Dentists, students exposed to high levels of mercury vapors, says study
Dentists, students and patients are being exposed to high levels of hazardous mercury vapors in dental schools and supply stores around the country, according to an environmentalist watchdog.
BAN Toxics (BT) on Thursday released the findings of its study titled “What Is in the Air: Mercury Vapor Levels in Dental Institutions,” which discovered high levels of mercury vapor in the five dental institutions and three supply stores it examined, the names of which the group did not disclose.
In a news release, BT said its study found that mercury vapor in dental institutions exceeded standard reference levels set by the United States Environmental Protection Agency (US EPA), “endangering the health and well-being of dental students, dental workers and patients, among others.”
The study was conducted in partnership with the International Association of Oral and Medical Toxicologists-Philippines, World Alliance for Mercury-Free Dentistry and Asia Center for Environmental Health.
The lead researcher, Myline Macabuhay, said it covered five dental schools, including three in Metro Manila and one each in the Cordillera Administrative Region, Region 7 and 11, and three dental supply stores in Metro Manila.
She declined to name the participants in the study because of nondisclosure agreements, but added that she believed the findings were representative of most dental institutions in the country.
Macabuhay noted that the use of dental amalgam, also known as silver fillings, was still prevalent, especially in dental schools, where it is a requirement in dentistry license exams.
Dental amalgam is used as restorative material in the treatment of tooth cavities. It is an alloy of mercury (50 percent), silver (22-32 percent), tin (14 percent), copper (8 percent) and other trace materials.
“Due to its mercury component, pediatricians and toxicologists acknowledge that it is a potent toxic substance that causes adverse effects on neurologic, gastrointestinal and renal organ systems of patients,” according to BT.
“The exposure to toxic mercury vapors in dental institutions is unnecessary and preventable. Learning methodologies can be put into place to avoid toxic mercury.
“This should itself be a strong incentive as well to abandon dental amalgam use in its entirety in the Philippines,” said Richard Gutierrez, BT executive director.
The study measured mercury vapor concentrations from identified sources such as equipment or facilities used in amalgam procedures, storage and immediate disposal sites, among others, using a Lumex RA-915+ Mercury Vapor Analyzer.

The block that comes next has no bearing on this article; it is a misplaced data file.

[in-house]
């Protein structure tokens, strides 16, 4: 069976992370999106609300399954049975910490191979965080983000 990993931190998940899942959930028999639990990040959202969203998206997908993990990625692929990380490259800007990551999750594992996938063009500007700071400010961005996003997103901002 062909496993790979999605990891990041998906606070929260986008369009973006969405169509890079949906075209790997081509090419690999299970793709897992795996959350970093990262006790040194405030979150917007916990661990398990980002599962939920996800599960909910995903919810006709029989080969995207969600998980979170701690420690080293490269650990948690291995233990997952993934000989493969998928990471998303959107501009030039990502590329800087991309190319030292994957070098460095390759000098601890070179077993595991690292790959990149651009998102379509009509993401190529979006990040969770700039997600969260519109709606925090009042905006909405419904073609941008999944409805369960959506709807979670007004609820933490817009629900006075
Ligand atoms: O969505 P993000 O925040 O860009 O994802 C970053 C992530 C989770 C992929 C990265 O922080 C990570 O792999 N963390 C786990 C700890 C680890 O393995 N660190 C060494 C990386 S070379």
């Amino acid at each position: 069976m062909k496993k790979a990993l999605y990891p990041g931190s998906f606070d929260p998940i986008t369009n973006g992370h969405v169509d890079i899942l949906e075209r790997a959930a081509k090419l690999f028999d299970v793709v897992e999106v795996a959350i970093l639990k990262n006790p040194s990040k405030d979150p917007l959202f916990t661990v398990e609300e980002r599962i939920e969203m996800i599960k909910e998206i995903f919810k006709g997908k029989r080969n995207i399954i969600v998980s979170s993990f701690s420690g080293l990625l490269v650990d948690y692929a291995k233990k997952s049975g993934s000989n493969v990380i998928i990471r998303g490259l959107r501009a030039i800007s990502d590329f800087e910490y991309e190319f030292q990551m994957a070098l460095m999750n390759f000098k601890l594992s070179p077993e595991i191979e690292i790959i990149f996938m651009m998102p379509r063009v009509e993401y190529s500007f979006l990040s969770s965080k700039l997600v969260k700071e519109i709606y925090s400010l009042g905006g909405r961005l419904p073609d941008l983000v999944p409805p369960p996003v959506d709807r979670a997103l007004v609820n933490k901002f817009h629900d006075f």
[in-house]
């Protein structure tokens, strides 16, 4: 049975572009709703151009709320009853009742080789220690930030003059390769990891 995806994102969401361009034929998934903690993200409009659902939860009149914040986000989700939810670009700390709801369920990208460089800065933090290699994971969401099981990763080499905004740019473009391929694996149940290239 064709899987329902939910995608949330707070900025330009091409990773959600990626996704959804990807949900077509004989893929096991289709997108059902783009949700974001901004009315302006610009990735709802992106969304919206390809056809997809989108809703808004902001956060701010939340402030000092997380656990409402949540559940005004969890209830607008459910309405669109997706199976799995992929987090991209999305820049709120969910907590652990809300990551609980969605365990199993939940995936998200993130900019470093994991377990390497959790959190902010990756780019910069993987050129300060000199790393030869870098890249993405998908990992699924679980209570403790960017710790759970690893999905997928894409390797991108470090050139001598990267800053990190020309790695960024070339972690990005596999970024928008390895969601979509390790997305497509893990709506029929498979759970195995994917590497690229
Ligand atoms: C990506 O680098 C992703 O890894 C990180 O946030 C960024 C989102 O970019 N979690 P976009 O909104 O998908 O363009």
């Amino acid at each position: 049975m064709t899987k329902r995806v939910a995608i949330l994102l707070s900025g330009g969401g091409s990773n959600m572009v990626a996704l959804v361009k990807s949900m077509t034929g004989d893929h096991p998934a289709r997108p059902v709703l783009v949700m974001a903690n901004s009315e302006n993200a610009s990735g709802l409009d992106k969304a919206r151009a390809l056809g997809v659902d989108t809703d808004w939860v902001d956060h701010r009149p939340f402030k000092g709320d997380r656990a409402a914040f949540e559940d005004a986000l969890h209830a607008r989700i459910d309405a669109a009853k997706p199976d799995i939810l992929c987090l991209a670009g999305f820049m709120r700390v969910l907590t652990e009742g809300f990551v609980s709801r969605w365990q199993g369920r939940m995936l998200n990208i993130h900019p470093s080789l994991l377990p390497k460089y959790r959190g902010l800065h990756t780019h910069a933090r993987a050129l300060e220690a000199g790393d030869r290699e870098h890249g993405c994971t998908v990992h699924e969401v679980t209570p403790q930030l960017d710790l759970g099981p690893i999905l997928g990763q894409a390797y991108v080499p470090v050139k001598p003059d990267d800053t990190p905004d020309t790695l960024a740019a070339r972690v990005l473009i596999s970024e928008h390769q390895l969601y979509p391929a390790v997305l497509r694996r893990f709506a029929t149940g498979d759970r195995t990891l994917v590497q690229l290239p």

It was found that mercury concentration values varied from 967 nanograms per cubic meter (ng/m3) to a high of 35,617 ng/m3—the majority of which were at levels beyond recommended standards, such as the Agency for Toxic Substances and Disease Registry (ATSDR) action level of 1,000 ng/m3.
Evacuation alert level
Some areas posted a concentration of greater than 10,000 ng/m3, which is considered as the “evacuation alert level” by the US EPA, the group said.
The International Agency for Research on Cancer (IARC) of the World Health Organization (WHO) recently confirmed that mercury is a human carcinogen.
“The Department of Health’s phase-out of dental amalgam is much welcome,” said Dr. Lillian Lasaten-Ebuen, president of IAOMT-Philippines.
“Mercury-free alternatives are now widely-available, which are safer and as cost effective as amalgam. Philippine dentistry should move beyond amalgam and we should prepare the future generation of dentists to embrace better and safer alternatives for their patients,” she said.
BT called for a change in the dental curriculum in schools to exclude the use of dental amalgams in line with the move to phase out mercury use in the health sector by 2016.
“Most importantly, this study puts gravity to the need to phase-out mercury use in all sectors, especially in the field of health,” Gutierrez added.
“We go to our doctors and dentists in order to be well, and mercury has no place in a healthy society. We need to uphold our Hippocratic oath as health practitioners, to help the sick and abstain from harming any person,” Ebuen said.
The study was supported by the World Alliance for Mercury-Free Dentistry and the Swedish Society for Nature Conservation.